Something I like less, though, Pedro Nicolaci da Costa advocated in the July 15th Business Insider “A solution to job-stealing robots is staring us right in the face.”  Getting retrained is a good move for many individuals, but it’s not an overall solution, as it only tends to change who gets hired and who does not.  Another positive view turned up in “Can robots help the U.S. get its economic mojo back?” in TechCrunch on September 4th, as Steve Cousins correctly stated that automata help overall prosperity but oversold it by crediting China’s world-leading robot spending for its unsurpassed national affluence rise, which came first. 

The next month, though, we began to see the direct connection between the two subjects.  In Fast Company’s October 10th “Robot Taxes Are A Good Idea As Long As The End Goal Is Basic Income,” Ben Schiller considered using the first, actually advocated by Bill Gates, to pay for the second.  Schiller wrote that two economists were advocating “taxing the purchase of equipment that replaces routine work” so governments could “transfer “a certain amount to all the agents in the economy, regardless of their occupation or income.””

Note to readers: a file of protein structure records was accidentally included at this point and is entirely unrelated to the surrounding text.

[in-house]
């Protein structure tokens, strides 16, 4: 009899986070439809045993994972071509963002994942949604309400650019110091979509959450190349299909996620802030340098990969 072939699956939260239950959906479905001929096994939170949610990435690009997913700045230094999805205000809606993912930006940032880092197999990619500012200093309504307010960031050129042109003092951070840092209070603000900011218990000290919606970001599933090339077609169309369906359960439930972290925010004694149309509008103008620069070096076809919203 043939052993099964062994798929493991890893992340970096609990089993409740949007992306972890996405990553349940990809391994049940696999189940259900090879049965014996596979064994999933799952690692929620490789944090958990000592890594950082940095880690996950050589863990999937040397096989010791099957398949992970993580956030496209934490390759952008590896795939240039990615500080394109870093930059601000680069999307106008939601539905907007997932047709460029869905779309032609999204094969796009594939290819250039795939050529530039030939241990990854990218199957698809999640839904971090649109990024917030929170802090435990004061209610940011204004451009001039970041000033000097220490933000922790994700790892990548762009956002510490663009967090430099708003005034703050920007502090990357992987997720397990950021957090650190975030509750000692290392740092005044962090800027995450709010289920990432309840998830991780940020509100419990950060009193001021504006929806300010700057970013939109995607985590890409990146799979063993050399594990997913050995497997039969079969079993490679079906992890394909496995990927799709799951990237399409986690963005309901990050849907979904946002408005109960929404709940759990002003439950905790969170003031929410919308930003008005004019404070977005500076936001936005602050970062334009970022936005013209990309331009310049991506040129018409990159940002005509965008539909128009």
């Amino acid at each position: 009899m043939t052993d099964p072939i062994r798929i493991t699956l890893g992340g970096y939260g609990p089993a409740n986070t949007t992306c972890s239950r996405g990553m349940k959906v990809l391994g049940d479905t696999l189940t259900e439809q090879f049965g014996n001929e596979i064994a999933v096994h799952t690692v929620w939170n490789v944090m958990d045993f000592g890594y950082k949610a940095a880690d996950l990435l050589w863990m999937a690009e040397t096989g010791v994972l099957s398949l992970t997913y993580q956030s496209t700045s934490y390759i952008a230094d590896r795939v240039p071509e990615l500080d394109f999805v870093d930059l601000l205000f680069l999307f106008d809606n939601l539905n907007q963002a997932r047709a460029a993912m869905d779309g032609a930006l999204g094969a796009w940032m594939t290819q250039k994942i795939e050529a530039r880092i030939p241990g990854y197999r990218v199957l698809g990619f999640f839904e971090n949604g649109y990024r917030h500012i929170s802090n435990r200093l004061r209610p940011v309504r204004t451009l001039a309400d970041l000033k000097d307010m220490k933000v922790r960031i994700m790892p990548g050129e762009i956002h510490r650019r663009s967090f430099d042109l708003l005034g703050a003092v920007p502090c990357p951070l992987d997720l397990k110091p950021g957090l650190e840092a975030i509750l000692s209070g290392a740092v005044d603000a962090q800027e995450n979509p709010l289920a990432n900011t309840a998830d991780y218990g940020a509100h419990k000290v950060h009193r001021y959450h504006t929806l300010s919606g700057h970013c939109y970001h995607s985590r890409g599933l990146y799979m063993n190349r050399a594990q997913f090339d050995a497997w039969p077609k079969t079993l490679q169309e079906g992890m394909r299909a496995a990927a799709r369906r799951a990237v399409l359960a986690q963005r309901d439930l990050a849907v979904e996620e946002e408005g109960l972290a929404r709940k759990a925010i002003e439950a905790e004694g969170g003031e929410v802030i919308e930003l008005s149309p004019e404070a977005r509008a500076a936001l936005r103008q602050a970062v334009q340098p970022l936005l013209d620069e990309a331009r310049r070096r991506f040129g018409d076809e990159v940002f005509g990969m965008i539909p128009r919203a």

It was only one day later that published a paper titled “How to Fund a Universal Basic Income Without Increasing Taxes or Inflation.”  The piece cited an Oxford study projecting that “there was a 50 percent chance of (artificial intelligence) outperforming humans in all tasks within 45 years,” and that “all human jobs were expected to be automated in 120 years.”  Further research cited here suggested that guaranteed income of $1,000 per month to each American adult, the exact proposal I made in 2012’s Work’s New Age, “would add $2.5 trillion to the US economy in eight years,” and that a true universal basic income would not “encourage laziness,” a point also in that book.  With so much money pooling up I can’t agree that its movement will help prosperity as much as in times past, but we may indeed be closer to covering payments to everyone than we had thought.